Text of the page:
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Estimation Algorithm

To predict words, we use a statistical estimate of the next word derived from a smoothed probability distirbution over our $ n$ -gram sets. We have chosen to use a version of the Good-Turing [4] estimator called Simple Good-Turing (SGT) [2] to smooth probability mass among both seen and unseen $ n$ -gram values. SGT assumes the underlying distribution is binomial.

In 1995, Gale and Sampson published the Simple Good-Turing model with an algorithm, sample data, and code for the estimator [2]. Our work relies on Sampon's C code [8] and a python script we wrote to manage $ n$ -grams and compute word predictions. The original Good-Turing estimator was developed by Alan Turing and an assistant I. J. Good while they worked at Beltchley Park to crack the German Enigma cipher during World War II [5].

The estimator deals with frequencies of frequencies of events and was designed to smooth a probability distribution in such a way that it accounts reasonably for events that have not occurred. A standard machine learning practice called Maximum Likelihood Estimation (MLE) does not work suitably for word prediction because it assigns probability mass solely to seen events. As we demonstrate next for unigrams, MLE neglects unseen events2:

$\displaystyle P_{MLE}(w_i) = \frac{C(w_i)}{N} ,

where the probability of a word $ w_i$ is the count of the word $ C(w_i)$ divided by the total number of words in the dataset $ N$ .

Add-one or Laplace smoothing as shown in equation 1 and seen in class, adds one to estimation components to account for unseen events. Unfortunately, it takes away too much probability mass from seen events and adds to much to unseen events.

$\displaystyle P_{Laplace}(w_i)$ $\displaystyle =$ $\displaystyle \frac{C(w_i)+1}{\sum_{j=1}^VC(w_j)+1}$  
  $\displaystyle =$ $\displaystyle \frac{C(w_i)+1}{N+V} ,$ (1)

where $ j$ ranges across the entire vocabulatry $ V$ (unique words) in the dataset.

Simple Good-Turing apportions probability mass to unseen events by using mass associated with events that occur 1 time. All events that occur $ n$ times are reassigned probability mass associated with events that occur $ (n-1)$ times.

To make this notion concrete, consider Table 2 which contains a sample of unigram frequencies from our dataset. If we define the total number of words in the dataset as $ N=\sum iN_i$ and use Good-Turning to compute the total probability of all unseen events as $ N_1/N$ , then the total probability of all unseen events in our unigram dataset is $ 26972/910812=.0296$ .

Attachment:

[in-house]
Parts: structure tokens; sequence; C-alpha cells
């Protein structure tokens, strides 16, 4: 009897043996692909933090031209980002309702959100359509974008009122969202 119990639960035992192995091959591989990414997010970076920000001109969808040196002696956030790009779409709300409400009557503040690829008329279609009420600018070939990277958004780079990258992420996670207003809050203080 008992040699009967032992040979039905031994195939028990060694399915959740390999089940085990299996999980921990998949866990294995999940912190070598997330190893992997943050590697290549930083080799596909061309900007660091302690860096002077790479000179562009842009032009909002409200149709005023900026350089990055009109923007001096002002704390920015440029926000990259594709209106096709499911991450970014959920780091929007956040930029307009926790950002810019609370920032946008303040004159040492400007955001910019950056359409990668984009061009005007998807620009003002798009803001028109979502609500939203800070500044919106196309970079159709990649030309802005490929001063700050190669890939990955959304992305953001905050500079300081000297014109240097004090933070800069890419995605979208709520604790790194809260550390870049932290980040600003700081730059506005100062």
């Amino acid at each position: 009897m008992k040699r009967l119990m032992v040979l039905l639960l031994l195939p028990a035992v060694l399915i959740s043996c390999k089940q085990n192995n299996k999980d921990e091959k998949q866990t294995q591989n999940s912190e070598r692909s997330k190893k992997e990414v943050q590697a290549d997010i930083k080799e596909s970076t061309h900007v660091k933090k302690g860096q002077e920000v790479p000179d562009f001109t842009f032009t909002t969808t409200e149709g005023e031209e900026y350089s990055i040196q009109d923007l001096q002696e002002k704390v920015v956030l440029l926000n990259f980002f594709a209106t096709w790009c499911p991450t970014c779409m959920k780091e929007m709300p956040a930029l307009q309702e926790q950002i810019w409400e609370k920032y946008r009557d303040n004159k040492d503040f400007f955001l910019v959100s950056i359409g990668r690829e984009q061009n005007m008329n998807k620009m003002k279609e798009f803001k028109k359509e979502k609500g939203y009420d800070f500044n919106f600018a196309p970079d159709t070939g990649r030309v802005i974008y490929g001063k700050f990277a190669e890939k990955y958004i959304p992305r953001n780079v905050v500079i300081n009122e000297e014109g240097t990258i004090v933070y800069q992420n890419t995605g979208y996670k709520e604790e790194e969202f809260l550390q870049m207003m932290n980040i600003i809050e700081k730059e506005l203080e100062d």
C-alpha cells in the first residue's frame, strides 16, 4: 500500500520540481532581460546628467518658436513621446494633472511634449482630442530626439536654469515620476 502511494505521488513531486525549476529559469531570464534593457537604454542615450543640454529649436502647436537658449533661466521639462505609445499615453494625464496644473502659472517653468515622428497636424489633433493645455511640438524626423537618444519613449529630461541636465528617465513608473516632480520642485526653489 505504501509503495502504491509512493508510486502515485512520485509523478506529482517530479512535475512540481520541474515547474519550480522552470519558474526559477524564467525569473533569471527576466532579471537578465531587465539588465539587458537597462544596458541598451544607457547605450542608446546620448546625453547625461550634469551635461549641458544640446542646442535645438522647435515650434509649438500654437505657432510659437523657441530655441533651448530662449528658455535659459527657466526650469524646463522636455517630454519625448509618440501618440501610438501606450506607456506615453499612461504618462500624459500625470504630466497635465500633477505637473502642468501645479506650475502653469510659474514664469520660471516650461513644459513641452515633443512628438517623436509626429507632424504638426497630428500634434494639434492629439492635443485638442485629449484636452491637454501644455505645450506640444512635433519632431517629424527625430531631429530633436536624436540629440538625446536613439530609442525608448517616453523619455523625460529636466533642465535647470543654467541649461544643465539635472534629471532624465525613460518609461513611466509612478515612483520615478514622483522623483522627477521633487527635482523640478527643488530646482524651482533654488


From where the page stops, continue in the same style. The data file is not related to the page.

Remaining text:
Table 2: Sample of unigram frequencies where $ N=910812$ . Good-Turing shifts probability mass from large $ N_i$ , which are better measurements, to unseen values. Note that even among the few samples shown, lower $ N_i$ values clearly become noisy. This behavior is common in linguistics data.
Frequency Frequency of Frequencies
$ i$ $ N_i$
1 26972
10 693
100 13
1000 0
3288 2
31262 1

The goal, then, in Good-Turing is to compute the probability for events seen $ i$ times as

$\displaystyle P_{GT}(w_i)=\frac{i^*}{N} .

The trick is to compute $ i^*$ smoothly such thtat $ p_0\ne0$ as it would be using a method such as MLE (i.e., applying MLE to unseen events yields $ p_0=i/N=0/N=0$ ). To do this, we rely on a theorem that states the following:

$\displaystyle i^* = (i+1)\frac{\mathbb{E}\mbox{[}N_{i+1}\mbox{]}}{\mathbb{E}\mbox{[}N_i\mbox{]}} \mbox{\cite{church1991appendix}}

When $ N_i$ is large (at lower frequencies) it represents a better measurement. In these cases, we replace $ \mathbb{E}$[$ N_i$] with $ N_i$ and call $ i^*$ a Turing estimator [3]. Small values of $ N_i$ represent poor measurements with much noise, and so replacing $ \mathbb{E}$[$ N_i$] with $ N_i$ is a poor choice. In these cases, we replace $ \mathbb{E}$[$ N_i$] with a smoothed estimate $ S(N_i)$ as suggested by Good [4] and call $ i^*$ according to the smoothing function used. Table 2 shows noise in our dataset as $ i$ increases: $ N_i$ oscillates at lower values.

At this point, the problem of smoothing boils down to choosing a good smoothing function and deciding when to switch between using $ N_i$ and the smoothing function. For the function, we use $ \log(N_i)=a+b\log(i)$ defined by Gale and Sampson [2]. The value of $ b$ is learned using linear regression. Gale and Sampson call the associated Good-Turing estimate the Linear Good-Turing estimate (LGT) and a renormalized version of LGT in combination with the Turing-estimator, Simple Good-Turing (SGT). Note that once the C-code begins using the smoothing function, it continues to do so.

next up previous
Next: Word Prediction Up: Increasing the I.Q. of Previous: Dataset Sanity Check
jac 2010-05-11